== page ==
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In the first half of this week's show, Wolff evaluates US capitalism as a system of production and distribution of goods and services. In the second half, he compares the evaluation with the very different self-image of dominant voices within US capitalism. His conclusion: US capitalism has peaked and finding it very difficult to face its decline.
Wolff: "A society with modest economic production and really awful, unequal distribution. How has it done on... public health, safety, food, clothing, shelter and so forth? Well, the record of the United States is not good.”
Prof. Harvey talks about the ever rising mass - the rising quantity of money, debt, GDP, military expenditures, greenhouse gas emissions, plastic waste, etc. - and asks what are the qualitative transformations and the costs of the ever expanding mass. He cautions that the degree of expansion needed to revive capital to its pre-pandemic levels is not sustainable given the finite resources of our planet and a capitalist economy with its endless drive for profit and accumulation, and argues that an alternative system is desperately needed.
Harvey: "I'm very pessimistic in a sense about the future of capital at this particular moment, because I think the mass which is required to revive capital accumulation in the style to which it was going before the invasion, before the pandemic. For that to happen, it seems to me there's an almost impossible task of restoration.”
Cinar, Larry, and Kevin talk with Hazel Corcoran and Jared Blustein from the Canadian Worker Cooperative Federation. Hazel has been the CWCF's executive director since 1995 and Jared is a founding worker-owner of The Allium, a plant-based worker co-op in Calgary. The group discusses the unique landscape of the Canadian worker cooperative movement, touching on issues around building the solidarity economy and Canada's national legislation on cooperatives. Jared and Hazel speak to both the benefits of operating within the worker co-op framework as well as the challenges their organizations face in a largely capitalist economy.
Blustein: "I always really try to focus on the idea that it's not just necessarily what we're consuming but it's more around how we're consuming. It's not just what we're doing but it's how we're doing it. And I don't think that just picking one option out of a basket is going to make you not implicit in a variety of contentious societal realities…”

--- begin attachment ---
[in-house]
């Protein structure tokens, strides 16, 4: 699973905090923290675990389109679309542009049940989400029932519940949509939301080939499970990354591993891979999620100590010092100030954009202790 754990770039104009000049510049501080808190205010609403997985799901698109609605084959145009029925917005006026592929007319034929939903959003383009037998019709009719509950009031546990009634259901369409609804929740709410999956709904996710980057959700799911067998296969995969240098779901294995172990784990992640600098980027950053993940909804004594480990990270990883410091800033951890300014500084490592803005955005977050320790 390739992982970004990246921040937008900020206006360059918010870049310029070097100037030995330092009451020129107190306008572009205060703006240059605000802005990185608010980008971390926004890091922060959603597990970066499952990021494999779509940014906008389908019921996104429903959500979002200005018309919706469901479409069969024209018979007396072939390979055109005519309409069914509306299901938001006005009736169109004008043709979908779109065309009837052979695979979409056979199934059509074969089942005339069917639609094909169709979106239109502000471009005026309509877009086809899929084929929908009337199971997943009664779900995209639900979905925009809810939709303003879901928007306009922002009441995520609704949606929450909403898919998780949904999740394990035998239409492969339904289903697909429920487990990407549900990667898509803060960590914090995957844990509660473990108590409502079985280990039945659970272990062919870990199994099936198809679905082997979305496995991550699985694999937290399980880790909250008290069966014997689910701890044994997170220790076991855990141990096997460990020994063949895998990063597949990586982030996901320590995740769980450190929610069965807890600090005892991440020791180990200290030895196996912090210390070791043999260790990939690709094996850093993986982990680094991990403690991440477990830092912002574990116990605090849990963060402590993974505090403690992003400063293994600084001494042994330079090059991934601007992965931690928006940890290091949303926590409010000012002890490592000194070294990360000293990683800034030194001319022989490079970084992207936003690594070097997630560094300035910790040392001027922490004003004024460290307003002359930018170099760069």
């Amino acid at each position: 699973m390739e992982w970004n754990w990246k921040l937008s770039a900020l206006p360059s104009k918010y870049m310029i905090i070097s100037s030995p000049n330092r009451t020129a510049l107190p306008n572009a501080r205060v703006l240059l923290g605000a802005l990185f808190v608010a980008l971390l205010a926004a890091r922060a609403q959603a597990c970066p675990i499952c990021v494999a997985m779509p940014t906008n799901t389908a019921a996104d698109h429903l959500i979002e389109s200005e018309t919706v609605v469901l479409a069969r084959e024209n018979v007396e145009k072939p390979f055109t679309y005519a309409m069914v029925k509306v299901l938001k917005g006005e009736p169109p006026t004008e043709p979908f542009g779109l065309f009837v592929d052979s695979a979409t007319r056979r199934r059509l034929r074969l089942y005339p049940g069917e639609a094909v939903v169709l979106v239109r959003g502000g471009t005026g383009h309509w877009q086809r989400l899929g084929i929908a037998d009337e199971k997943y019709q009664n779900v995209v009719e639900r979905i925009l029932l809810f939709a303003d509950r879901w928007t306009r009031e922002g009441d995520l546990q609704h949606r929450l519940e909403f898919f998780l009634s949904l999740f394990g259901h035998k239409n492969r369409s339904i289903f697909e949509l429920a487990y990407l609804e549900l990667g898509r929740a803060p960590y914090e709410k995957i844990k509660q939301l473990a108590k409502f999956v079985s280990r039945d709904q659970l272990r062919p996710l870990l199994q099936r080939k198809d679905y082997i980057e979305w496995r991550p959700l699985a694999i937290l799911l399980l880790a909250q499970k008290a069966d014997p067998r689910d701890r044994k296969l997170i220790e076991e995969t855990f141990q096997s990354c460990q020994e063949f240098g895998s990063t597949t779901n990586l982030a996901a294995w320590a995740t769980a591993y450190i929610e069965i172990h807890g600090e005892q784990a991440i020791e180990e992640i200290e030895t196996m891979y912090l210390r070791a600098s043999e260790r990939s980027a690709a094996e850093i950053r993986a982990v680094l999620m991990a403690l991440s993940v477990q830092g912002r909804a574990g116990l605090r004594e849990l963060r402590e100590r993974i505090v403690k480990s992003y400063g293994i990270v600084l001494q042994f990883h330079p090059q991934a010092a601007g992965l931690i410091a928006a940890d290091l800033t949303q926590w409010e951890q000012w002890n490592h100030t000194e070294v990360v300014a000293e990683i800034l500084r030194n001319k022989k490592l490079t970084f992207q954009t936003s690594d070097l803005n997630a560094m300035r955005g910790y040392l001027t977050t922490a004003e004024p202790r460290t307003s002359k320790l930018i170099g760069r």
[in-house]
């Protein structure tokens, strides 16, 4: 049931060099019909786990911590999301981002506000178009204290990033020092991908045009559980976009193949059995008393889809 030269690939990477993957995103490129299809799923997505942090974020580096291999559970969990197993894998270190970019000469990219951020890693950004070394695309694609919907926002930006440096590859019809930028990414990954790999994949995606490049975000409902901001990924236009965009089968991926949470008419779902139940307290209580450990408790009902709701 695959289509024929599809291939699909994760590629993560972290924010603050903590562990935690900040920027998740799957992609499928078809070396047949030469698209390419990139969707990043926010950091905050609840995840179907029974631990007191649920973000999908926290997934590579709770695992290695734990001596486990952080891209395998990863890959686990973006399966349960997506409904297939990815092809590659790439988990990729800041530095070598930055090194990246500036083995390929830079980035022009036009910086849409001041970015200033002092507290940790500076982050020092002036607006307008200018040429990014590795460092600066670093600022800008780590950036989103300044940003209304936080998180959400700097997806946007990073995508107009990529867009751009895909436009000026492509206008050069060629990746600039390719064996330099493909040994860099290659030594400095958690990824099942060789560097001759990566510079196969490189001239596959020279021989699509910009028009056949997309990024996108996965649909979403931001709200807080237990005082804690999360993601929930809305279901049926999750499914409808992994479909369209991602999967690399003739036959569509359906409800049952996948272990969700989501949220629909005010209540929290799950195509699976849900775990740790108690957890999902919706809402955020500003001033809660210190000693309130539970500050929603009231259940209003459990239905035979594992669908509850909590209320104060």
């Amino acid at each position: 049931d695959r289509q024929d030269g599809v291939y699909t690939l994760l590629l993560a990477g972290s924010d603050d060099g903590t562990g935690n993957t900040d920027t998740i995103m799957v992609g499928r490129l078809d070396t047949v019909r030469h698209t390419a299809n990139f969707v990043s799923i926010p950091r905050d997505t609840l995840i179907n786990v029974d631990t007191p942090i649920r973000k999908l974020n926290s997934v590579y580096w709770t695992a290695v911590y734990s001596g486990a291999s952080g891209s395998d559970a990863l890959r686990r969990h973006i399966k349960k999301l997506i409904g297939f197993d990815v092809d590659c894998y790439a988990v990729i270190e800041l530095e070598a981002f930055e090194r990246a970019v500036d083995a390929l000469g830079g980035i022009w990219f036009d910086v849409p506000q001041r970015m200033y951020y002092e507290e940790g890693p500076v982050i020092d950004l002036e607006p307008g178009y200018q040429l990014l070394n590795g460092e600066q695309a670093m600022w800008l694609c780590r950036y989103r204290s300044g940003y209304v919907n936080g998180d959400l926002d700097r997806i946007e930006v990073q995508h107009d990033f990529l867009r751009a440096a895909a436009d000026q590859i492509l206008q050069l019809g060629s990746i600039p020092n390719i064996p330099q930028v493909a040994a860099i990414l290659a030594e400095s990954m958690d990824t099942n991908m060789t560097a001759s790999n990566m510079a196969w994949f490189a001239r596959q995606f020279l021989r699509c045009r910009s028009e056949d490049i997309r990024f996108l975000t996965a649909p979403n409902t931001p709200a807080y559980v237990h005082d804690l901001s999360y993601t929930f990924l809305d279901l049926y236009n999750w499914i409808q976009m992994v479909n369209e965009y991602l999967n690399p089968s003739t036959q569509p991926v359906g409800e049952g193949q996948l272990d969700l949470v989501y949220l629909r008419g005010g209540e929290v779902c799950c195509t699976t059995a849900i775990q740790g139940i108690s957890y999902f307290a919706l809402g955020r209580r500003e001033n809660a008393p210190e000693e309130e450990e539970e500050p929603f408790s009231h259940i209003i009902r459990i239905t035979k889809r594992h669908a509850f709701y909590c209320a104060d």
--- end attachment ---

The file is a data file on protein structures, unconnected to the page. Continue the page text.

A Patron of Economic Update asks: "Curious if you have any comment about the 'grand legally binding leftist coalition' announced in Canada recently. It resembles politics we see in Europe but is new for here. Any comments?" This is Professor Richard Wolff's video response.
Wolff: “It may help teach the American people not only that their own democratic elections aren't as democratic as other peoples’, including our neighbor Canada, but that there are real costs particularly for progressives in being denied the influence they ought to have.”
A Patron of Economic Update asks: "I was wondering what Prof. Wolff’s opinion is on this video (youtube.com/watch?v=xguam0TKMw8) in terms of the accuracy and prediction. It's from billionaire Ray Dalio talking about economics and the US decline and the future. I'd love to get your take." This is Professor Richard Wolff's video response.
Wolff: “We are following a script here built into the system, and right there is where Ray Dalio falls a little short, because you need to analyze how the way the system is organized produces these outcomes.”
Learn more about [email protected] latest book, Stuck Nation: Can the United States Change Course on Our History of Choosing Profits Over People?
by Bob Hennelly